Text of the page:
She evidently wished to keep quiet about certain details, but her love of talking got the better of her discretion. Some of the officers had dressed themselves up in the hats and gowns of her mistress and were dancing and shouting, imitating feminine seductiveness and affectations. . . . One of them had been greeted with roars of enthusiasm upon presenting himself with no other clothing than a "combination" of Mademoiselle Chichi's. Many were taking obscene delight in soiling the rugs and filling the sideboard drawers with indescribable filth, using the finest linens that they could lay their hands on.
Her master silenced her peremptorily. Why tell him such vile, disgusting things? . . .
"And we are obliged to wait on them!" wailed the woman. "They are beside themselves; they appear like different beings. The soldiers are saying that they are going to resume their march at daybreak. There is a great battle on, and they are going to win it; but it is necessary that everyone of them should fight in it. . . . My poor, sick husband just can't stand it any longer. So many humiliations . . . and my little girl . . . . My little girl!"
The child was her greatest anxiety. She had her well hidden away, but she was watching uneasily the goings and comings of some of these men maddened with alcohol. The most terrible of them all was that fat officer who had patted Georgette so paternally.
Apprehension for her daughter's safety made her hurry restlessly away, saying over and over:
"God has forgotten the world. . . . Ay, what is ever going to become of us!"
Don Marcelo was now tinglingly awake. Through the open window was blowing the clear night air. The cannonading was still going on, prolonging the conflict way into the night. Below the castle the soldiers were intoning a slow and melodious chant that sounded like a psalm. From the interior of the edifice rose the whoopings of brutal laughter, the crash of breaking furniture, and the mad chase of dissolute pursuit. When would this diabolical orgy ever wear itself down? . . . For a long time he was not at all sleepy, but was gradually losing consciousness of what was going on around him when he was roused with a start. Near him, on the same floor, a door had fallen with a crash, unable to resist a succession of formidable batterings. This was followed immediately by the screams of a woman, weeping, desperate supplications, the noise of a struggle, reeling steps, and the thud of bodies against the wall. He had a presentiment that it was Georgette shrieking and trying to defend herself. Before he could put his feet to the floor he heard a man's voice, which he was sure was the Keeper's; she was safe.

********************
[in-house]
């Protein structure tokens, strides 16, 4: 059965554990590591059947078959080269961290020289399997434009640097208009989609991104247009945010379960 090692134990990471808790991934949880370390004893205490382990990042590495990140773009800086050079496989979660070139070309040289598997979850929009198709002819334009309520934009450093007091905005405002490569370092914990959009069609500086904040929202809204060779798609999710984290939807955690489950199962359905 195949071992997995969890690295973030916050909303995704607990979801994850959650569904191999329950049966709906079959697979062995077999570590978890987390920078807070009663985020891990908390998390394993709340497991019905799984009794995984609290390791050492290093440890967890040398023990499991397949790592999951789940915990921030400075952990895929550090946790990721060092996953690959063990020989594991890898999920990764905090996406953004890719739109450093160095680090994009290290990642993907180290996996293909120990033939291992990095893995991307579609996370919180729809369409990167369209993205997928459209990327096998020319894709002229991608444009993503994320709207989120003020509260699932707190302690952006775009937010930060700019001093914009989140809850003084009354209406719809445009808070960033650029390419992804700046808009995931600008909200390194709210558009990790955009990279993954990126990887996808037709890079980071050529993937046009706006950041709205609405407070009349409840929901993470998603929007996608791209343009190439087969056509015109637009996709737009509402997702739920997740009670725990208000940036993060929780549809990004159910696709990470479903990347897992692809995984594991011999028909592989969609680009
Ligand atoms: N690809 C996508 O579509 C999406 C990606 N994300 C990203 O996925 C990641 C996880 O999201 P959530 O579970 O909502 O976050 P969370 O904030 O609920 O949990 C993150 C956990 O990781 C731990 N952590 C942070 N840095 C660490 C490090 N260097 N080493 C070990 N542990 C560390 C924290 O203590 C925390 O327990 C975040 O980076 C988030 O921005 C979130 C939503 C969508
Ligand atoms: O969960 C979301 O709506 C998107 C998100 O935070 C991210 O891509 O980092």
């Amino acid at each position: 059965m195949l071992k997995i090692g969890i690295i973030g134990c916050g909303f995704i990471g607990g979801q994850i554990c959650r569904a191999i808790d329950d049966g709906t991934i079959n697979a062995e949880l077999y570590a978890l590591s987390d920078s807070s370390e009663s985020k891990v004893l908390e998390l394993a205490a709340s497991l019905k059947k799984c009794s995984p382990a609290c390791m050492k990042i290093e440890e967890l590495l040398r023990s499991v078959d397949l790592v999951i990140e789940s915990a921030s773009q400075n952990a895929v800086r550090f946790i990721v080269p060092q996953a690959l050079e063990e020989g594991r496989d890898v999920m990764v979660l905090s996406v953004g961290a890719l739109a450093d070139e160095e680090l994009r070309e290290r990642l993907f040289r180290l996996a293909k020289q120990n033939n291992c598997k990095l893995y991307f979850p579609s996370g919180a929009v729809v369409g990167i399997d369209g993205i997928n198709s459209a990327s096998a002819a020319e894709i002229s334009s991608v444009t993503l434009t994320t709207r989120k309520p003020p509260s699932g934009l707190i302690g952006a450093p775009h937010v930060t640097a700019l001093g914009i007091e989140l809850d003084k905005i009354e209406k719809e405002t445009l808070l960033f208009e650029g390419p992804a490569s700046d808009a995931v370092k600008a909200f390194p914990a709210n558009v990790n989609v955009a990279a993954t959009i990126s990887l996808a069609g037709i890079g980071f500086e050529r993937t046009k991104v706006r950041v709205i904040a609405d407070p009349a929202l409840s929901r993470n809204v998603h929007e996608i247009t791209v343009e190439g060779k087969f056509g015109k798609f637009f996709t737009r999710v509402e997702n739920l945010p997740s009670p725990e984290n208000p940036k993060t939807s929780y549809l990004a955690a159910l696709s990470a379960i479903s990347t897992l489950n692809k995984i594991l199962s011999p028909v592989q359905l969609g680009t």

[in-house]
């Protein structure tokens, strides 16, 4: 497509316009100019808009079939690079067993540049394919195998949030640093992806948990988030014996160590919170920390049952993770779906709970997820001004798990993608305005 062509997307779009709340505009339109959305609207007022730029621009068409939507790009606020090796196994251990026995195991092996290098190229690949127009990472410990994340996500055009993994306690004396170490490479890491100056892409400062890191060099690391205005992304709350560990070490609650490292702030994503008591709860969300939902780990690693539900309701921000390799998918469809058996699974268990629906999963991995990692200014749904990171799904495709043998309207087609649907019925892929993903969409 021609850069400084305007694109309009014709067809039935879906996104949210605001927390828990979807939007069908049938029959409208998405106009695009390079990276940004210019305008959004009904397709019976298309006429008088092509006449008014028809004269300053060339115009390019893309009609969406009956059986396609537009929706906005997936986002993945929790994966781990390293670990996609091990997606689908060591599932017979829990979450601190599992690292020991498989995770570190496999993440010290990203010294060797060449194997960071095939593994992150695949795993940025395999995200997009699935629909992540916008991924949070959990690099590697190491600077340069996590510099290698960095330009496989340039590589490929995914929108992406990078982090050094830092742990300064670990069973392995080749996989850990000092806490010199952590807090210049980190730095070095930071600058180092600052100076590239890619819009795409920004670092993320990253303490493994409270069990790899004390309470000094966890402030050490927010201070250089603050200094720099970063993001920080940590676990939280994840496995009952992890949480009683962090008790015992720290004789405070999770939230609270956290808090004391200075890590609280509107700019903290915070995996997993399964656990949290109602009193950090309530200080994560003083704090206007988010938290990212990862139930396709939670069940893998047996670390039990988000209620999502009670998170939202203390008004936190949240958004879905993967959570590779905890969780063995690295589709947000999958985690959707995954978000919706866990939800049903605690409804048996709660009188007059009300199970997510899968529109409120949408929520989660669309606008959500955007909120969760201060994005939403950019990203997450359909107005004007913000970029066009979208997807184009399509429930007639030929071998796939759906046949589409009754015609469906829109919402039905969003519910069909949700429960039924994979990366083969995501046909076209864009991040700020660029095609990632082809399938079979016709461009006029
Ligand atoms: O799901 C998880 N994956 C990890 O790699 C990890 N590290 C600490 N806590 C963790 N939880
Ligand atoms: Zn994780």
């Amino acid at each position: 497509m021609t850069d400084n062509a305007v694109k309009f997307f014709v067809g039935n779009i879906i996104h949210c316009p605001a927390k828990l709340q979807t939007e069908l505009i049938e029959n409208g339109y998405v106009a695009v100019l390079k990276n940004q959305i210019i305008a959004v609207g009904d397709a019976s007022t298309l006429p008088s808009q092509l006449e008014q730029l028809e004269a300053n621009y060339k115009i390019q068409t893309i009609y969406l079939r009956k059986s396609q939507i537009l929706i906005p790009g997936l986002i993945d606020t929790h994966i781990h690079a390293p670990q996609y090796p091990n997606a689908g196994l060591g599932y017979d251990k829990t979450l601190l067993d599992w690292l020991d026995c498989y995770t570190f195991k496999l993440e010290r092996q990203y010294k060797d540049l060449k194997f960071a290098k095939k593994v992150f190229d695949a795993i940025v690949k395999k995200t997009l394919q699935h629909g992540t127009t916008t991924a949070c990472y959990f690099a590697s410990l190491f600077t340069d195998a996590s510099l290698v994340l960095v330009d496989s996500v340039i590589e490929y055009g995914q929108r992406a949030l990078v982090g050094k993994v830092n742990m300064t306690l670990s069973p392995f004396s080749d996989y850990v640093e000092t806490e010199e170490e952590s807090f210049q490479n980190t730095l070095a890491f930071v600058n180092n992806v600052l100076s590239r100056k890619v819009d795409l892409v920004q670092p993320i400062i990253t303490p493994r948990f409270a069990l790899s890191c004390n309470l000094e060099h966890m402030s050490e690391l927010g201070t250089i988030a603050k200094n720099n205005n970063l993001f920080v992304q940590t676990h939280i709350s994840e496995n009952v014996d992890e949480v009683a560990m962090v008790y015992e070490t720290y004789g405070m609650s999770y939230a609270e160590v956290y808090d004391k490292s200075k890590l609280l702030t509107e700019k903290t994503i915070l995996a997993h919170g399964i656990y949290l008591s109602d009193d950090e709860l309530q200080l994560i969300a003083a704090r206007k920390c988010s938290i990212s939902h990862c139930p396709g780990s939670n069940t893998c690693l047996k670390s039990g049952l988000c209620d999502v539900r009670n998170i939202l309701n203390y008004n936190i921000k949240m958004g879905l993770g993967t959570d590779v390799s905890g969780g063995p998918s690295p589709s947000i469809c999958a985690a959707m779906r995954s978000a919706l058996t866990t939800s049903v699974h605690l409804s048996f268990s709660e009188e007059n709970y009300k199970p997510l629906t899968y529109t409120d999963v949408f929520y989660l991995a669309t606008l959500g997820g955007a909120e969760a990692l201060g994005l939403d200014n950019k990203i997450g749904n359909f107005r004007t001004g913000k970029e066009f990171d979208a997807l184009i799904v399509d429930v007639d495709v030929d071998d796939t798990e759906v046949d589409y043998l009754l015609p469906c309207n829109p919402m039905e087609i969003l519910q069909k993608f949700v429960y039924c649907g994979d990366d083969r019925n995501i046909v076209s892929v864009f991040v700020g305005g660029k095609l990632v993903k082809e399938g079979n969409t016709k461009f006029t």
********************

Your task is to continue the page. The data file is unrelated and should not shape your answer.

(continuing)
"Ah, you villain!" . . .
Then the outbreak of a second struggle . . . a shot . . . silence!
Rushing down the hallway that ended at the stairway Desnoyers saw lights, and many men who came trooping up the stairs, bounding over several steps at a time. He almost fell over a body from which escaped a groan of agony. At his feet lay the Warden, his chest moving like a pair of bellows, his eyes glassy and unnaturally distended, his mouth covered with blood. . . . Near him glistened a kitchen knife. Then he saw a man with a revolver in one hand, and holding shut with the other a broken door that someone was trying to open from within. Don Marcelo recognized him, in spite of his greenish pallor and wild look. It was Blumhardt--another Blumhardt with a bestial expression of terrifying ferocity and lust.